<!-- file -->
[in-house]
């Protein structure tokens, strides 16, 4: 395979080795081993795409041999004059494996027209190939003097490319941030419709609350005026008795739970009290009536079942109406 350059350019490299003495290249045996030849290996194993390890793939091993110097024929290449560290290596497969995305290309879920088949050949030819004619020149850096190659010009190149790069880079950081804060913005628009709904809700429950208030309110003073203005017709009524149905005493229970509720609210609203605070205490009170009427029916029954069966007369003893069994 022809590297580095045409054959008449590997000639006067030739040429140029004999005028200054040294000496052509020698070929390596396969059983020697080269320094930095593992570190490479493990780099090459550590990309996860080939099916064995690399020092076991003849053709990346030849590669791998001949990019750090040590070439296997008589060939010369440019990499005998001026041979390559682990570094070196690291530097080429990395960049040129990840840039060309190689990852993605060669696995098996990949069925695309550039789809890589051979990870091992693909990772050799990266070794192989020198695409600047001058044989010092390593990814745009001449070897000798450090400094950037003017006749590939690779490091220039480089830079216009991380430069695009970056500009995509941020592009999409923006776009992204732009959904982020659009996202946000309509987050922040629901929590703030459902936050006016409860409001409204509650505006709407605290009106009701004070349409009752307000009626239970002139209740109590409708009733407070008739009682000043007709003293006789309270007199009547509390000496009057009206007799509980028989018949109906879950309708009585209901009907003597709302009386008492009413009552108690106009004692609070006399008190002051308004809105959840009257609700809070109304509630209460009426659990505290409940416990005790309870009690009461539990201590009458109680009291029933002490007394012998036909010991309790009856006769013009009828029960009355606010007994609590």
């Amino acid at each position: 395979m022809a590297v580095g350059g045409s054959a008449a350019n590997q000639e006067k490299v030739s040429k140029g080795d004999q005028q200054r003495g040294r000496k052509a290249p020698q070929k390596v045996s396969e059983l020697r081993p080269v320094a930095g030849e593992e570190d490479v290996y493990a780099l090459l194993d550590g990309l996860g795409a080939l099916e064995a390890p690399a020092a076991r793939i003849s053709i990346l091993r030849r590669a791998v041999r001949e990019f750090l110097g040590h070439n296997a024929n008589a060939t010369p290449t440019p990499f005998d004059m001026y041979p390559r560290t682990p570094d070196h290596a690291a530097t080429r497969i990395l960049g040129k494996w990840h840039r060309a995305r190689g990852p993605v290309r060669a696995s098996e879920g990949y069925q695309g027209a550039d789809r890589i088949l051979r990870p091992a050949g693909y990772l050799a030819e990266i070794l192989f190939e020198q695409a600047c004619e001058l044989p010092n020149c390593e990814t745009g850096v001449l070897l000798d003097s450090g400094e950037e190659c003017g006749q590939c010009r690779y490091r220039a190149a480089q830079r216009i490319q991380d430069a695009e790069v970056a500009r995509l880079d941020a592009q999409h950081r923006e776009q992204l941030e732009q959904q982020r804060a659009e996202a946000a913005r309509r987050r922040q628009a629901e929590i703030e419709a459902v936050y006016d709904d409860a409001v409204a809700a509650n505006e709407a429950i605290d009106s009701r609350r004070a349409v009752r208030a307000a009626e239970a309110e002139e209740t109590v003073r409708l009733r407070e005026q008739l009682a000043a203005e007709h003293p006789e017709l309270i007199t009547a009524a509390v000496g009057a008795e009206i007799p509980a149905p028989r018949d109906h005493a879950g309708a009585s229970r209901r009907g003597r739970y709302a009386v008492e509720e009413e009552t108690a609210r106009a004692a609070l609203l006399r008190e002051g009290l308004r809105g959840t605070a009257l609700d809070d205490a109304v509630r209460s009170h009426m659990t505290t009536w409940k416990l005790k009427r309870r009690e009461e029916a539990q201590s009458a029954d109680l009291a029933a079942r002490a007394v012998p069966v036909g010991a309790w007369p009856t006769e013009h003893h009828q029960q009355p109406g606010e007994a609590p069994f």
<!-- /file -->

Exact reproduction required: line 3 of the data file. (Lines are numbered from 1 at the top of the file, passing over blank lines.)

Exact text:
């Amino acid at each position: 395979m022809a590297v580095g350059g045409s054959a008449a350019n590997q000639e006067k490299v030739s040429k140029g080795d004999q005028q200054r003495g040294r000496k052509a290249p020698q070929k390596v045996s396969e059983l020697r081993p080269v320094a930095g030849e593992e570190d490479v290996y493990a780099l090459l194993d550590g990309l996860g795409a080939l099916e064995a390890p690399a020092a076991r793939i003849s053709i990346l091993r030849r590669a791998v041999r001949e990019f750090l110097g040590h070439n296997a024929n008589a060939t010369p290449t440019p990499f005998d004059m001026y041979p390559r560290t682990p570094d070196h290596a690291a530097t080429r497969i990395l960049g040129k494996w990840h840039r060309a995305r190689g990852p993605v290309r060669a696995s098996e879920g990949y069925q695309g027209a550039d789809r890589i088949l051979r990870p091992a050949g693909y990772l050799a030819e990266i070794l192989f190939e020198q695409a600047c004619e001058l044989p010092n020149c390593e990814t745009g850096v001449l070897l000798d003097s450090g400094e950037e190659c003017g006749q590939c010009r690779y490091r220039a190149a480089q830079r216009i490319q991380d430069a695009e790069v970056a500009r995509l880079d941020a592009q999409h950081r923006e776009q992204l941030e732009q959904q982020r804060a659009e996202a946000a913005r309509r987050r922040q628009a629901e929590i703030e419709a459902v936050y006016d709904d409860a409001v409204a809700a509650n505006e709407a429950i605290d009106s009701r609350r004070a349409v009752r208030a307000a009626e239970a309110e002139e209740t109590v003073r409708l009733r407070e005026q008739l009682a000043a203005e007709h003293p006789e017709l309270i007199t009547a009524a509390v000496g009057a008795e009206i007799p509980a149905p028989r018949d109906h005493a879950g309708a009585s229970r209901r009907g003597r739970y709302a009386v008492e509720e009413e009552t108690a609210r106009a004692a609070l609203l006399r008190e002051g009290l308004r809105g959840t605070a009257l609700d809070d205490a109304v509630r209460s009170h009426m659990t505290t009536w409940k416990l005790k009427r309870r009690e009461e029916a539990q201590s009458a029954d109680l009291a029933a079942r002490a007394v012998p069966v036909g010991a309790w007369p009856t006769e013009h003893h009828q029960q009355p109406g606010e007994a609590p069994f």